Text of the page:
One-hundred-years ago today (November 6, 1913) a storm began to brew over the Great Lakes. By the time it was finished – five days later – twelve ships went down taking over 250 lives. There were shipwrecks with loss of life on four of the five of the Great Lakes, with Lake Huron having the heaviest toll.
In 1913, weather predictions were far less accurate, and far less timely than today. To predict weather, the National Weather Service in Washington DC gathered observations from stations all over the country and compiled maps. Information on these maps were sent to stations – via telegraph – to the rest of the country where they were carefully plotted on new maps. Only then were flags hoisted to warn of impending storms. This process could take up to two days, long enough for disaster to strike.
On November 5th the weather in the Lower Great lakes was unseasonably mild, as had been the case throughout the Fall. All across the lakes, captains and ship owners were loading up for one last run of the season before laying up for the winter. Shipping on the Great Lakes in November is always a dangerous game, but none so as in 1913.
The storm whipped up because two low pressure cells converged on the lakes. One from the southwest bringing warm, moist air. The other from the north west bringing frigid temperatures and high winds. The two storms, each powerful in their own right, converged on the Lakes creating a cyclonic storm with the power of a hurricane.
At the peak of the storm, the barometer read 28.60 inches. Winds were clocked at over 90 MPH, and produced waves over 35 feet in height on the lakes. This would classify the storm as falling between a Category 3 and Category 4 hurricane, striking a region that was completely unprepared. To make matters worse, the storm dumped over 24 inches of snow – not rain – in parts of the region.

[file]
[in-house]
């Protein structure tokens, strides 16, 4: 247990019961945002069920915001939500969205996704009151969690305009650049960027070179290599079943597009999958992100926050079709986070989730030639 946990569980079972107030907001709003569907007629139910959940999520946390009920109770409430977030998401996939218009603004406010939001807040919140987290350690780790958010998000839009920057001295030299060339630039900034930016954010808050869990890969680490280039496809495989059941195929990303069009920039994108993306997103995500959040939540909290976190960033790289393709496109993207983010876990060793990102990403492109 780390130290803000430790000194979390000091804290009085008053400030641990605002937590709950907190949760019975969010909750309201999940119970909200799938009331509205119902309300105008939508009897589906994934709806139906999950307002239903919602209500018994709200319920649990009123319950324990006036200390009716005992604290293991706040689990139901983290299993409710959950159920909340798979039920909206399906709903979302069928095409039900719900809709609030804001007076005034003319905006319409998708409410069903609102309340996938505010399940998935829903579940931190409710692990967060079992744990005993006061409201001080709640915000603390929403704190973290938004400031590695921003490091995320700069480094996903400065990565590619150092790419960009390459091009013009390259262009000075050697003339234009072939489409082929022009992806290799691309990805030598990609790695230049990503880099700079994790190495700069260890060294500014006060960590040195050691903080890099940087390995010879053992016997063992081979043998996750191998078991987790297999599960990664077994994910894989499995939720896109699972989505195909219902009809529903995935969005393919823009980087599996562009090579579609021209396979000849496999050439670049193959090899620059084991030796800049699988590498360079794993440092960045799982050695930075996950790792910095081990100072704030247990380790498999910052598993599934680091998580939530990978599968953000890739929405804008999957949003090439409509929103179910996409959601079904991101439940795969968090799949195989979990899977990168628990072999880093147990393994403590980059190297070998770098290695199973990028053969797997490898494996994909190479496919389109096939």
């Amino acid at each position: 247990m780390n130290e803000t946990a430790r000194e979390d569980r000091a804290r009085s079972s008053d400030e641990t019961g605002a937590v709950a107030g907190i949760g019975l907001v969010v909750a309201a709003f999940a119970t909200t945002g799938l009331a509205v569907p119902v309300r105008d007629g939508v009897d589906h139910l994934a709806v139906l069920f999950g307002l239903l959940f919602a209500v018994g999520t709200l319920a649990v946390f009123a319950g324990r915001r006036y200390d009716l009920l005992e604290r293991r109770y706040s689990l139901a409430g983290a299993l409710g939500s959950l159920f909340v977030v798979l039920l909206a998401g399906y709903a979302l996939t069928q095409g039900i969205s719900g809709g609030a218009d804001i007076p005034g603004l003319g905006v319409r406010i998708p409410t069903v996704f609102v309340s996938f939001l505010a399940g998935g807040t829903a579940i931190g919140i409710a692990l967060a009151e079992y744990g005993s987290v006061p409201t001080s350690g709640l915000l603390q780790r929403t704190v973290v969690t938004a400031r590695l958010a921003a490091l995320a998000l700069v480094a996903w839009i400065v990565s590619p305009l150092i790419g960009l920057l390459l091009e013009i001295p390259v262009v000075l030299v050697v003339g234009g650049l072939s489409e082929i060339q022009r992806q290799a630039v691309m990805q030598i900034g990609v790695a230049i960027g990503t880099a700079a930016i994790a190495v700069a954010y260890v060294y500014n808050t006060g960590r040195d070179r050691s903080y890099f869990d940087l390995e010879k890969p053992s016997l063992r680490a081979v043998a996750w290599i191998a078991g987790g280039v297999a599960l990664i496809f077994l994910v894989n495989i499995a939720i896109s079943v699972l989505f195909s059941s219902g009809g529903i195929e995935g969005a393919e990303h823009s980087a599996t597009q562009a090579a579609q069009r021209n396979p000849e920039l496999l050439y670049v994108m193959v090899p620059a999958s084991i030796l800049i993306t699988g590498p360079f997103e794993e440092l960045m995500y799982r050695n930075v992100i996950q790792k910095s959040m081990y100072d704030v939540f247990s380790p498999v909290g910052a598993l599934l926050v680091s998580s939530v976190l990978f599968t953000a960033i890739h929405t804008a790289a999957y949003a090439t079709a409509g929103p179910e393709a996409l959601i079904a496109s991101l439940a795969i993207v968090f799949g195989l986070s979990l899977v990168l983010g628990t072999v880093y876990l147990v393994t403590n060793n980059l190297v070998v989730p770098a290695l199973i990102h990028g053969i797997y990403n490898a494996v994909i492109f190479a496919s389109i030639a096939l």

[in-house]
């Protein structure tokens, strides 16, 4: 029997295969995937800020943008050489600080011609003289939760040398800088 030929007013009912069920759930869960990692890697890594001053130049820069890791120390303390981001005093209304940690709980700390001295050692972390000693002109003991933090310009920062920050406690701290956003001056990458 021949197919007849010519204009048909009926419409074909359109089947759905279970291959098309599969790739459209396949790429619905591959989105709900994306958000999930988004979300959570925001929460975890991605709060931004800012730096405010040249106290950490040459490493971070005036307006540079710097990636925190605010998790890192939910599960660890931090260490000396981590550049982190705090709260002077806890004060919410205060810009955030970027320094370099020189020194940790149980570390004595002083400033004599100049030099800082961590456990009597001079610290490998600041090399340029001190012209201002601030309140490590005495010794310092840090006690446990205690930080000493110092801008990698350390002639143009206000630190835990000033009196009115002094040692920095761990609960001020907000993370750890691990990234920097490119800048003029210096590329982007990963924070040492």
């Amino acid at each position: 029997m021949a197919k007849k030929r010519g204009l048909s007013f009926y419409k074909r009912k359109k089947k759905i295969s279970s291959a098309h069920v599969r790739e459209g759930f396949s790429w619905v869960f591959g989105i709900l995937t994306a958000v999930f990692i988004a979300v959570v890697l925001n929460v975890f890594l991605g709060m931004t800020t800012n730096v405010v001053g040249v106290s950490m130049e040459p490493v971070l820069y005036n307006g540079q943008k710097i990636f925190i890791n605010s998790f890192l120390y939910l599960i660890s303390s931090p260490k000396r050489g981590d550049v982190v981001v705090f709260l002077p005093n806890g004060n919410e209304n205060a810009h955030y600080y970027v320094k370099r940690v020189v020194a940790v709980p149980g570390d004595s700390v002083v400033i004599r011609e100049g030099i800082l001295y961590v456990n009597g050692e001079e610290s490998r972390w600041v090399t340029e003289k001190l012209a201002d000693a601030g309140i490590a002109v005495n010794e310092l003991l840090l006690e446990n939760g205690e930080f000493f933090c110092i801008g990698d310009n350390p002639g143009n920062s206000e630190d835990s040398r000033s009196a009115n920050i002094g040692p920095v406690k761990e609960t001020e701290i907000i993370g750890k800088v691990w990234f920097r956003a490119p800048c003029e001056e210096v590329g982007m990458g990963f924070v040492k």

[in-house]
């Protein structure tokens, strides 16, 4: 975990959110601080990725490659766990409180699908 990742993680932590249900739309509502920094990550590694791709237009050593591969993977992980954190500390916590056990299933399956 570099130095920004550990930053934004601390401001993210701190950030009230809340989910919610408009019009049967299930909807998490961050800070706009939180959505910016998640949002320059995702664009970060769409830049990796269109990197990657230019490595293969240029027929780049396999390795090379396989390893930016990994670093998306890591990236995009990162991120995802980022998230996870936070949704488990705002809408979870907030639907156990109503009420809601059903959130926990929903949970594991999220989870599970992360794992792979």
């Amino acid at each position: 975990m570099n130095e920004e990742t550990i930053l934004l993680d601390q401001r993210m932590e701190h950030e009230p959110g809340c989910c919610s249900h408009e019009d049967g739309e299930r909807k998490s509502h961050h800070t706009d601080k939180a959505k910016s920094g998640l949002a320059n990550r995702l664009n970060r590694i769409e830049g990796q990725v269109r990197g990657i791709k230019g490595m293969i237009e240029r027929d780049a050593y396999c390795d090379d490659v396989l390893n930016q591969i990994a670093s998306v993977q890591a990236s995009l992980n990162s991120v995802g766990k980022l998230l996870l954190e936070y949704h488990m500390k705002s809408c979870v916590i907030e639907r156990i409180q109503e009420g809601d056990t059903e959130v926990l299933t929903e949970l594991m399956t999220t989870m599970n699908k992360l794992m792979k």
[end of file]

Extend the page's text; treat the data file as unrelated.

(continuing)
On land, entire cities were cut off from each other. In the days before television or the ubiquity of telephone, the bulk of communication was by telegraph. The snow and ice snapped communication lines, choked rail roads, and made the relatively crude roads of the day completely impassible. Power was also knocked out rendering most wireless communication impossible.
One of the phenomena of storms on the lakes, is the idea of “piling seas”. When a sustained wind rushes along the lake, it carries with it enormous amounts of water. The longer the “run” of the wind, the higher the seas will be. At the Southern end of Lake Huron, the waves had 200 miles to gain force. Because the winds were sustained, the waves came in rapid succession, occasionally hitting ships as a deadly “three sisters” trio.
There are volumes written about the ships that went down. Some were the newest of steamers, some were ships on their last legs. Many took their stories along with all hands to the bottom of the lake.
In today’s world of internet communication, satellite TV, and computer modeling of storms it is hard to imagine a time when disasters like this hit without warning. When Katrina and later Sandy pounded the US wreaking havoc on entire regions, there were several days of warnings giving hundreds of thousands or people time to prepare and move inland. In 1913, there were no such warnings. We live in a dangerous world, where the force of Mother Nature is never to be underestimated.
Over these next few days, take a moment to reflect on the 250 souls who lost their lives in the White Hurricane of 1913.